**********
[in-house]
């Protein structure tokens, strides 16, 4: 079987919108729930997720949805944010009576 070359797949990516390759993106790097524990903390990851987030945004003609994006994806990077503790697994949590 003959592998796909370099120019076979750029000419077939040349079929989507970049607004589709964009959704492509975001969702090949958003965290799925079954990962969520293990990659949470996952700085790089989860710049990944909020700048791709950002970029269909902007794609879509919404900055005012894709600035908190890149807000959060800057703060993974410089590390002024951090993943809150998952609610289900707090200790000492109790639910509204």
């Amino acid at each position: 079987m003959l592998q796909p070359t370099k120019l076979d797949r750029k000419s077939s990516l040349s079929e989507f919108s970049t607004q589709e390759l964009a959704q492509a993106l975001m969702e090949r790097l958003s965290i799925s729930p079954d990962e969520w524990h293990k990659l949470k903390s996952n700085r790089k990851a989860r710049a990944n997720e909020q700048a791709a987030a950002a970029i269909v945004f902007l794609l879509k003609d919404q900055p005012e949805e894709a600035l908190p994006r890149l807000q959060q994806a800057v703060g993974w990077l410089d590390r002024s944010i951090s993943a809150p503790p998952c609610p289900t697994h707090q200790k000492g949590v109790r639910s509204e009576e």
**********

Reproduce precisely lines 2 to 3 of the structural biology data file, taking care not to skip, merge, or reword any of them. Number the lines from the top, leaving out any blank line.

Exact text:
């Protein structure tokens, strides 16, 4: 079987919108729930997720949805944010009576 070359797949990516390759993106790097524990903390990851987030945004003609994006994806990077503790697994949590 003959592998796909370099120019076979750029000419077939040349079929989507970049607004589709964009959704492509975001969702090949958003965290799925079954990962969520293990990659949470996952700085790089989860710049990944909020700048791709950002970029269909902007794609879509919404900055005012894709600035908190890149807000959060800057703060993974410089590390002024951090993943809150998952609610289900707090200790000492109790639910509204």
């Amino acid at each position: 079987m003959l592998q796909p070359t370099k120019l076979d797949r750029k000419s077939s990516l040349s079929e989507f919108s970049t607004q589709e390759l964009a959704q492509a993106l975001m969702e090949r790097l958003s965290i799925s729930p079954d990962e969520w524990h293990k990659l949470k903390s996952n700085r790089k990851a989860r710049a990944n997720e909020q700048a791709a987030a950002a970029i269909v945004f902007l794609l879509k003609d919404q900055p005012e949805e894709a600035l908190p994006r890149l807000q959060q994806a800057v703060g993974w990077l410089d590390r002024s944010i951090s993943a809150p503790p998952c609610p289900t697994h707090q200790k000492g949590v109790r639910s509204e009576e």